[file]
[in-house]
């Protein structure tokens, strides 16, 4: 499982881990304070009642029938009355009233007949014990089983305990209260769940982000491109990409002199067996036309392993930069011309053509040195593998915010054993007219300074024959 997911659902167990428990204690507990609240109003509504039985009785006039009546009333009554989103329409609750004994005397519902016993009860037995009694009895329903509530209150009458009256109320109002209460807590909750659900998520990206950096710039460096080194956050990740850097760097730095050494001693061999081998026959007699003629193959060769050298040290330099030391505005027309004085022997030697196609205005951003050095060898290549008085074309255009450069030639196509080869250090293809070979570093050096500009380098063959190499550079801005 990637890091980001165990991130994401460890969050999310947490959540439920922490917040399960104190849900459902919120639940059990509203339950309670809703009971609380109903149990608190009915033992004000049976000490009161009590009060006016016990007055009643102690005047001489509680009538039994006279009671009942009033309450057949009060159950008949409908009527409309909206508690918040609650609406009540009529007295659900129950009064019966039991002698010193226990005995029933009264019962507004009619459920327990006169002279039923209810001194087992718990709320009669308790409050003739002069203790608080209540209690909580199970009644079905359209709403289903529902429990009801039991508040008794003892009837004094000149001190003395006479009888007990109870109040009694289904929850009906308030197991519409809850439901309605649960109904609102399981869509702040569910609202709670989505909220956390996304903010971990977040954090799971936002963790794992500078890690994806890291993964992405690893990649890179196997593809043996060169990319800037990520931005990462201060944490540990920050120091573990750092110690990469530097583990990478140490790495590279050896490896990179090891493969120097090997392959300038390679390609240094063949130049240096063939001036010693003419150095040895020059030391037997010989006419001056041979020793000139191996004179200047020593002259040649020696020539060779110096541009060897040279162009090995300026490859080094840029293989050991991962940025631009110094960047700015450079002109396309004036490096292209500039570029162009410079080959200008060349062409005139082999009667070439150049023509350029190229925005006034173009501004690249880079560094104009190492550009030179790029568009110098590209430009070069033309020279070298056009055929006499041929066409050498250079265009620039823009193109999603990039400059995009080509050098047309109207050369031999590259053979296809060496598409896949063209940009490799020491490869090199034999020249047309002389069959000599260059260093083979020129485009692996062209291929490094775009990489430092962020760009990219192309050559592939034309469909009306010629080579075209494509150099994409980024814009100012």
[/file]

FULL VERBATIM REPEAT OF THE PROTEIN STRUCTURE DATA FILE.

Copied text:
[in-house]
């Protein structure tokens, strides 16, 4: 499982881990304070009642029938009355009233007949014990089983305990209260769940982000491109990409002199067996036309392993930069011309053509040195593998915010054993007219300074024959 997911659902167990428990204690507990609240109003509504039985009785006039009546009333009554989103329409609750004994005397519902016993009860037995009694009895329903509530209150009458009256109320109002209460807590909750659900998520990206950096710039460096080194956050990740850097760097730095050494001693061999081998026959007699003629193959060769050298040290330099030391505005027309004085022997030697196609205005951003050095060898290549008085074309255009450069030639196509080869250090293809070979570093050096500009380098063959190499550079801005 990637890091980001165990991130994401460890969050999310947490959540439920922490917040399960104190849900459902919120639940059990509203339950309670809703009971609380109903149990608190009915033992004000049976000490009161009590009060006016016990007055009643102690005047001489509680009538039994006279009671009942009033309450057949009060159950008949409908009527409309909206508690918040609650609406009540009529007295659900129950009064019966039991002698010193226990005995029933009264019962507004009619459920327990006169002279039923209810001194087992718990709320009669308790409050003739002069203790608080209540209690909580199970009644079905359209709403289903529902429990009801039991508040008794003892009837004094000149001190003395006479009888007990109870109040009694289904929850009906308030197991519409809850439901309605649960109904609102399981869509702040569910609202709670989505909220956390996304903010971990977040954090799971936002963790794992500078890690994806890291993964992405690893990649890179196997593809043996060169990319800037990520931005990462201060944490540990920050120091573990750092110690990469530097583990990478140490790495590279050896490896990179090891493969120097090997392959300038390679390609240094063949130049240096063939001036010693003419150095040895020059030391037997010989006419001056041979020793000139191996004179200047020593002259040649020696020539060779110096541009060897040279162009090995300026490859080094840029293989050991991962940025631009110094960047700015450079002109396309004036490096292209500039570029162009410079080959200008060349062409005139082999009667070439150049023509350029190229925005006034173009501004690249880079560094104009190492550009030179790029568009110098590209430009070069033309020279070298056009055929006499041929066409050498250079265009620039823009193109999603990039400059995009080509050098047309109207050369031999590259053979296809060496598409896949063209940009490799020491490869090199034999020249047309002389069959000599260059260093083979020129485009692996062209291929490094775009990489430092962020760009990219192309050559592939034309469909009306010629080579075209494509150099994409980024814009100012």